- Komic – Asia’s highest village with Spiti’s highest monastery at an altitude of 15,049 feet (4,587 m) above sea level.
- Langza – Known for its fossils, this is a small village presided over by a huge and colorful statue of Lord Buddha. Its elevation is 14,500 feet (4,400 m) above sea level.
- Demul – A lively and charming village, with a panoramic view of 14,300 feet (4,360 m) about sea level. This is a great place to spend a day or two at the homestay. It is also becoming Spiti’s model sustainable village with solar energy and waste management.
- Lhalung – Situated at an altitude of 12,000 feet (3,660 m) above sea level, seabuckthorn is rich in diverse flora including trees.
- Dhankhar is a large and remarkable village, which was once the capital of Spiti. Perched at about 12,760 feet (3,890 m) above sea level, the village is an unforgettable sight as it is balanced precariously on the edge of the cliff. Attractions include Dhankhar Monastery, ruined fort, lake and awe-inspiring views. (Foreigners need a permit for this area, which is available at Kaza).
- Hikkim – has the highest post office in the world.
- Giu – Ki is a 500-year-old mummy.
Monasteries in Spiti
There are five main Tibetan Buddhist monasteries in Spiti – Ki, Komik, Dhankar, Kungri (in Pin Valley), and Tabo. Visiting these monasteries is a fascinating experience. Inside, they are filled with mysterious dimly lit rooms and ancient treasures. As you delve into Tibetan Buddhism, you will be able to explore well-preserved artwork, scriptures, and methods.
The monasteries have a significant impact on the lives of the residents of Spiti. Tradition requires that families donate their second eldest son to the monastery in their territory, or pay a heavy (and usually unaffordable) fine.
- Ki Monastery – Located not far from Kaza, Ki Gompa is the largest and most accessible monastery in Spiti. It is full of narrow stairs, room-like boxes, and courtyards. The monastery rewards those who enter with a spectacular view of the valley. Another attraction is looking at the bedroom in which the Dalai Lama slept during his visit to the monastery. Don’t miss the annual three-day Cham festival featuring masked dancing monks, held at the monastery in late July.
- Tabo Monastery – Established in 996 AD, Tabo is the oldest monastery and has a significant role to play. The Dalai Lama will retire from his duties there. Although Tabo is located two hours away from Kaza, it is well worth a visit. There are nine temples in the complex, as well as assembly halls, captivating sculptures, incredibly beautiful artworks, and a public library. You will also find meditation caves nearby. (Foreigners need a permit for this area, which is available at Kaza).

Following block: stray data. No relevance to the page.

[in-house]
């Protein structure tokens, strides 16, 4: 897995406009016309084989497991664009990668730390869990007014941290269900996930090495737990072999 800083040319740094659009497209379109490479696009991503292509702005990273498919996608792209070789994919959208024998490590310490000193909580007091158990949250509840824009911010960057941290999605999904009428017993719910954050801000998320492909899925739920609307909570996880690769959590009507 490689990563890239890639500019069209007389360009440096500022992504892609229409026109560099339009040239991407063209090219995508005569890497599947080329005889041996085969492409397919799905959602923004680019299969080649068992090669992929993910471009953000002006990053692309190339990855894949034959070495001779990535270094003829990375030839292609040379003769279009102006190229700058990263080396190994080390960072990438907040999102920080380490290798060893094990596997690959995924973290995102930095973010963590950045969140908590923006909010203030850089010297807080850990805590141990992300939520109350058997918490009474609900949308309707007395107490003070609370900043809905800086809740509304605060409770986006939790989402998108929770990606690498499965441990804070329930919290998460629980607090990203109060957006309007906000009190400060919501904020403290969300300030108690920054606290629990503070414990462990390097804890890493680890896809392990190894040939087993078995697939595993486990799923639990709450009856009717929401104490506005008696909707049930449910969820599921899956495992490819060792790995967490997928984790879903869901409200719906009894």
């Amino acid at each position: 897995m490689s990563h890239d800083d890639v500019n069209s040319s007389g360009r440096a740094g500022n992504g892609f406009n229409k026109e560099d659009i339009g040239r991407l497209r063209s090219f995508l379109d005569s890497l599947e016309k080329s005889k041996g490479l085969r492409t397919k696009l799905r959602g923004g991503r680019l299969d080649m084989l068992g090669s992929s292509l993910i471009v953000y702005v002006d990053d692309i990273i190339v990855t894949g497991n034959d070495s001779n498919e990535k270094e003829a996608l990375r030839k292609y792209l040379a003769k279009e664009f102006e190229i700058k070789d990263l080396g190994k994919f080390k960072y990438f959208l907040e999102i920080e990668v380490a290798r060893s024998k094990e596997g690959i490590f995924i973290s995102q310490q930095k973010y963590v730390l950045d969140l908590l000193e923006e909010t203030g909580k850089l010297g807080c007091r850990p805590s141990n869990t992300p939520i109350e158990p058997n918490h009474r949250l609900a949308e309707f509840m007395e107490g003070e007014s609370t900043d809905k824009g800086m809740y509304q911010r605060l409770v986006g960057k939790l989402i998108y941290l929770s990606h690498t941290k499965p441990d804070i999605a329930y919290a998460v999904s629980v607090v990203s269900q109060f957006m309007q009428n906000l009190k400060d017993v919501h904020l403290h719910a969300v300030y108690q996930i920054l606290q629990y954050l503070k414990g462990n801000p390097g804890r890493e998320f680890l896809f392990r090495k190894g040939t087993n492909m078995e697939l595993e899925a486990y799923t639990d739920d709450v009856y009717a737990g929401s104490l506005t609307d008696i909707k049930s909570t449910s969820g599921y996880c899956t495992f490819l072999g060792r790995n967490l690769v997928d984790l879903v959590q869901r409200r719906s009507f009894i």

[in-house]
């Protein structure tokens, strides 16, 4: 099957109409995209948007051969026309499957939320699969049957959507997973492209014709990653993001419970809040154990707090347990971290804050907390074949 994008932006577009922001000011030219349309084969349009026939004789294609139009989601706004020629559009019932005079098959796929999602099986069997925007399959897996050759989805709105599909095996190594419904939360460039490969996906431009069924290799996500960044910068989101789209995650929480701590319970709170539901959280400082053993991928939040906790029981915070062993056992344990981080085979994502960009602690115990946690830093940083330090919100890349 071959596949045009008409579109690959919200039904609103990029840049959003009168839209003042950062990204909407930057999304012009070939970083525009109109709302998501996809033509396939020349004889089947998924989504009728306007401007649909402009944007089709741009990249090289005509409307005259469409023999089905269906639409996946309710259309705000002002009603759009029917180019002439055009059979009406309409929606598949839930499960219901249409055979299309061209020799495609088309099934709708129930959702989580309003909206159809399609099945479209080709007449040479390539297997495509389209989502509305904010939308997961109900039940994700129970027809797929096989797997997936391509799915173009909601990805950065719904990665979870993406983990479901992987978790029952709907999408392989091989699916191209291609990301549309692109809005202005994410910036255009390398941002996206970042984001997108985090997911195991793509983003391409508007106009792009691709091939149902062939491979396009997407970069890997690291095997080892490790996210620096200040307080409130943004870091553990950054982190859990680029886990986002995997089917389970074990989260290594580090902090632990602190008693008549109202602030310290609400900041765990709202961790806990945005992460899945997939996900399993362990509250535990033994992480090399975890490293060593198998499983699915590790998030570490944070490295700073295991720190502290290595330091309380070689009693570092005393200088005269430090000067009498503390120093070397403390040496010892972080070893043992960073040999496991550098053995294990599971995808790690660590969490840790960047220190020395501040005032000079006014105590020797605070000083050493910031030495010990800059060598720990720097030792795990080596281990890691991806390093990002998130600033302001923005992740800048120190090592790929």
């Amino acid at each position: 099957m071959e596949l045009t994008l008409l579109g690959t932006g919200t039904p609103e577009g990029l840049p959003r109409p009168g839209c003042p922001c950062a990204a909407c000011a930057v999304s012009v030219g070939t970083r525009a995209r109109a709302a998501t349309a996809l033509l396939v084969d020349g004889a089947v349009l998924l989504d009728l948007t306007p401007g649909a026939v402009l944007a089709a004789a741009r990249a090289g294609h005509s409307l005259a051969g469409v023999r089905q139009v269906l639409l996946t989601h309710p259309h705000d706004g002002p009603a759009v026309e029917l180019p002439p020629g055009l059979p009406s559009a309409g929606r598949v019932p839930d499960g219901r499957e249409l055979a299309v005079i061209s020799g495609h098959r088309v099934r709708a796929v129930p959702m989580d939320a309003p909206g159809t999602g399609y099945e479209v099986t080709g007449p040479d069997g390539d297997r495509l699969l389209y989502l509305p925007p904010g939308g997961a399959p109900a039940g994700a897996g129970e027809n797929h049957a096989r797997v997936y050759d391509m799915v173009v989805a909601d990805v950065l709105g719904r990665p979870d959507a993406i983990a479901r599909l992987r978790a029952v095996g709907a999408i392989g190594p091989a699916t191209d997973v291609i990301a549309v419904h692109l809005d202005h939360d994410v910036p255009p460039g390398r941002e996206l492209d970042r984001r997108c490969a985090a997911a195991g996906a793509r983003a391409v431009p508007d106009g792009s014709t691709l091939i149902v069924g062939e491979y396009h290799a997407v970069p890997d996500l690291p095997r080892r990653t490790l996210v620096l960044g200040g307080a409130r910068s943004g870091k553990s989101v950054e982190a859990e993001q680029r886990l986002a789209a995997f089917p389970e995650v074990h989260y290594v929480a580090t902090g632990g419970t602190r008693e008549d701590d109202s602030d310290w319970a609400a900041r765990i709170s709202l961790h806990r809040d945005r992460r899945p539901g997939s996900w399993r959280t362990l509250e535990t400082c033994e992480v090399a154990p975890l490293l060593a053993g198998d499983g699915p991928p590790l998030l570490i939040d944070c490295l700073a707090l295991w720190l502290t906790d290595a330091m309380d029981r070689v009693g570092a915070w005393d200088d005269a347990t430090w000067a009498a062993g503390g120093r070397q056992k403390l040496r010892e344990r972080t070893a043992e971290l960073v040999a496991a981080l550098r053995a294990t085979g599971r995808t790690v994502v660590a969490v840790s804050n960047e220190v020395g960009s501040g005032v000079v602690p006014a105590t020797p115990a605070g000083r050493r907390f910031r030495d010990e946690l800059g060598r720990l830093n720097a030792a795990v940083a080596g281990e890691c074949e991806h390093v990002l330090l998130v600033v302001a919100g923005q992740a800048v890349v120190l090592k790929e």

- Dhankhar Math – It is this magnificent rocky setting that makes this monastery special. The sculptures and frescoes are also interesting. (Foreigners need a permit for this area, which is available at Kaza).
- Komic Monastery – This small monastery is situated on a desolate hill in front of the highest village in Asia.
What to Do in Spiti
To make the most of your trip to Spiti, you’ll want to go out and explore and explore its essence. There is a wide range of options to immerse yourself in the attractions of Spiti.
- Trekking – Adventure enthusiasts prefer trekking in Spiti. The opportunities are almost endless. Some of the famous treks are Pin-Parvati, Parang-La, and Pin-Bhaba. Village-to-village treks are also popular, such as from Kaza to Demul via Comic. It is also possible to visit areas of low frequency.
- Yak Safari – If you’re not up for trekking (which requires excellent fitness and stamina!) a yak safari is a perfect option. Each village family usually has a yak, which they allow to roam freely in the summer. Your safari will be on one of these yaks brought by the village boys. A yak safari from Komik to Demul villages takes about four hours, including a stop for lunch.
- Cultural performances – Demul and Lhalung villages are famous for their cultural events, which include traditionally dressed dancers and live music.
- Tracking Endangered Wildlife – Track India’s exotic and endangered Snow Leopard and Himalayan Wolf in Pin Valley National Park and Kibber Wildlife Sanctuary.
- Mountain Biking – Cross lesser-known valleys and plateaus on a mountain bike.
- White Water Rafting – Pin and Spiti rivers offer some of the best white water rafting opportunities.
- Visiting villages and monasteries.
Where to Stay in Spiti
You will find many comfortable hotels, guesthouses, and backpacker hostels in Kaza and Kibber.
In Kaza, expect to pay around 1,000 rupees per night for a clean room with a western toilet and 24-hour hot water. Hotel Deyzor is undoubtedly the most popular place to stay, with rooms starting from as low as 1,400 rupees per night. The next best option is Sakya Niwas (in the newer part of town). Kaza now houses the Zostel hostel and in particular, is the highest backpacker hostel in Asia. There are dorms, tents, and private rooms. The Travelers Shed is another new budget option with a dedicated service center for bikers.
Accommodations in Kibber (where backpackers hang out) are cheaper and more basic. There are many guest houses to choose from. The best place is the Knorling Guest House at the entrance of the village, with rooms for Rs 1,200 per night. They offer tours as well as accommodation with balconies. Plus, beer upon request.
One of the most fascinating things that you can do in Spiti is to stay with a local family in one of the villages. Rustic homestays are very similar in terms of all amenities, though differ in the nature of each village, and cost around Rs 3,000 per night including meals. Be prepared to use traditional composting toilets, which are no more than a hole in the ground.
While staying in the villages of Spiti, you will be able to dine on delicious homemade local dishes, which often include momos (vegetable dumplings), thukpa, and thenthuk (hearty noodle soup).